Friday, September 15, 2006

Validity of SSRN's "# of New Papers" Measure

I earlier related the kerfuffle that followed Chapman Law School's acknowledgement of its recent success in the SSRN's "# of New Papers" measure. A skeptic might conclude that Chapman drew criticism primarily because it "acted above its station," daring to trumpet that it had bested the champions of USN&WR's law school rankings. Perhaps so. I find more interesting, however, the claim that Chapman erred in describing the SSRN's "# of New Papers" measure as a "key scholarly output ranking." Outlandish puffery or accurate reporting?

Bernard Black and Paul Caron consider the utility of SSRN's measures in their paper, "Ranking Law Schools: Using SSRN to Measure Scholarly Performance," 81 Ind. L. J. 83 (2006). They argue that both the number of posted papers and the number of downloads “play a valuable role in the rankings tapestry," offering new and potentially more accurate alternatives to the USN&WR rankings.

Black and Caron observe, moreover, that measures of the number of papers posted to SSRN arguably offer a more accurate measure of genuine scholarship than measures of the number of papers downloaded from the network. Why so? Because the latter offers more opportunities for gaming the system. Though I again admit that I'm not purely disinterested in the matter, I thus conclude that the SSRN's "# of New Papers" does plausibly qualify as a key measure of scholarly output.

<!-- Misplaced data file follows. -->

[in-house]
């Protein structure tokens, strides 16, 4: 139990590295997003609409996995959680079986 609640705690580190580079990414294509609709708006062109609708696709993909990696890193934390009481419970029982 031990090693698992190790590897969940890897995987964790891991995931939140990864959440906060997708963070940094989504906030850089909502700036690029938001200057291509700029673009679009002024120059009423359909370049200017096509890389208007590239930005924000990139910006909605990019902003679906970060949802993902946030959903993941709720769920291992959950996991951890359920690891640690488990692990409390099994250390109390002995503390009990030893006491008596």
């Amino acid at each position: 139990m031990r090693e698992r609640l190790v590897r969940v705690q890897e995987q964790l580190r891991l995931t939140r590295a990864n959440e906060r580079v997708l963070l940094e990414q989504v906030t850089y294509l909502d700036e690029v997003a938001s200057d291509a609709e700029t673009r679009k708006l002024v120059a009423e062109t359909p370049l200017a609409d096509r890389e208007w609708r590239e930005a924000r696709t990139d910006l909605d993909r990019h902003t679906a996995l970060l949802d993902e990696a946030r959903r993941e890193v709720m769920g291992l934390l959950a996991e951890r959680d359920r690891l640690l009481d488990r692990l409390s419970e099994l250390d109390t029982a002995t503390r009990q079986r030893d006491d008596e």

Granted, none of the SSRN's rankings work perfectly. In particular, as I observed in my earlier post, the "# of New Papers" measure could stand some improvement. Black and Caron put it this way: “The SSRN measures have important field and other biases. Still, they offer up-and-coming schools a way to ‘show their stuff,’ long before the US News rankings respond to the school’s improvement. That alone is an important contribution.”

[Crossposted to Agoraphilia.]

1 Comments:

Anonymous Anonymous said...

I couldn't agree more with the view that the Chapman criticism is tinged with snobbery. There was something very mean-spirited about the glee and vigor with which Chapman was called out for daring to suggest that perhaps it is more "scholarly" than its presumed "betters" (and the USNWR folks) consider it to be. I believe the original analysis of Chapman's "mistaken" claims even refers to Chapman as being among the law school "have nots."

Imagine, by the way, if Duke or Chicago or NWern had made a similar claim based on postings dating back to the early 80s. Sure, someone might've pointed out the methodological problems in their approach, but I doubt it would have been conducted as the condescending dressing-down that Chapman received.

9/15/2006 4:53 PM  

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